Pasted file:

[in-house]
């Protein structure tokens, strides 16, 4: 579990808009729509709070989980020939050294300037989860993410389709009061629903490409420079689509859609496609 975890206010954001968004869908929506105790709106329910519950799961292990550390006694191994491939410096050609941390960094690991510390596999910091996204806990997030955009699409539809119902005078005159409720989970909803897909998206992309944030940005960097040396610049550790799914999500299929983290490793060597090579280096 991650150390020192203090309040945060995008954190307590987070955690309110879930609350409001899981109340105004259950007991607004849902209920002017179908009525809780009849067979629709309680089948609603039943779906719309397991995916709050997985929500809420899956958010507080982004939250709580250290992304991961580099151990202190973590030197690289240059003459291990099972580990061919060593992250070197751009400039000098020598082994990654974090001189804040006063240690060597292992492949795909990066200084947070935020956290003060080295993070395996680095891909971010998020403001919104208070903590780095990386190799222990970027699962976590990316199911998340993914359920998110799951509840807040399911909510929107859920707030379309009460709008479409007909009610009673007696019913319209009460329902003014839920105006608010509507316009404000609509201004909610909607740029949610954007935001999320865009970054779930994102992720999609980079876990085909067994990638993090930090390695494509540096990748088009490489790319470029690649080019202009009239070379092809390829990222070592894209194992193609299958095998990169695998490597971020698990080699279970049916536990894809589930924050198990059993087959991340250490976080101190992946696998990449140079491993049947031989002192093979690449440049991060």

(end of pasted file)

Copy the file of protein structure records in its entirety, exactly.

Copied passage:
[in-house]
């Protein structure tokens, strides 16, 4: 579990808009729509709070989980020939050294300037989860993410389709009061629903490409420079689509859609496609 975890206010954001968004869908929506105790709106329910519950799961292990550390006694191994491939410096050609941390960094690991510390596999910091996204806990997030955009699409539809119902005078005159409720989970909803897909998206992309944030940005960097040396610049550790799914999500299929983290490793060597090579280096 991650150390020192203090309040945060995008954190307590987070955690309110879930609350409001899981109340105004259950007991607004849902209920002017179908009525809780009849067979629709309680089948609603039943779906719309397991995916709050997985929500809420899956958010507080982004939250709580250290992304991961580099151990202190973590030197690289240059003459291990099972580990061919060593992250070197751009400039000098020598082994990654974090001189804040006063240690060597292992492949795909990066200084947070935020956290003060080295993070395996680095891909971010998020403001919104208070903590780095990386190799222990970027699962976590990316199911998340993914359920998110799951509840807040399911909510929107859920707030379309009460709008479409007909009610009673007696019913319209009460329902003014839920105006608010509507316009404000609509201004909610909607740029949610954007935001999320865009970054779930994102992720999609980079876990085909067994990638993090930090390695494509540096990748088009490489790319470029690649080019202009009239070379092809390829990222070592894209194992193609299958095998990169695998490597971020698990080699279970049916536990894809589930924050198990059993087959991340250490976080101190992946696998990449140079491993049947031989002192093979690449440049991060």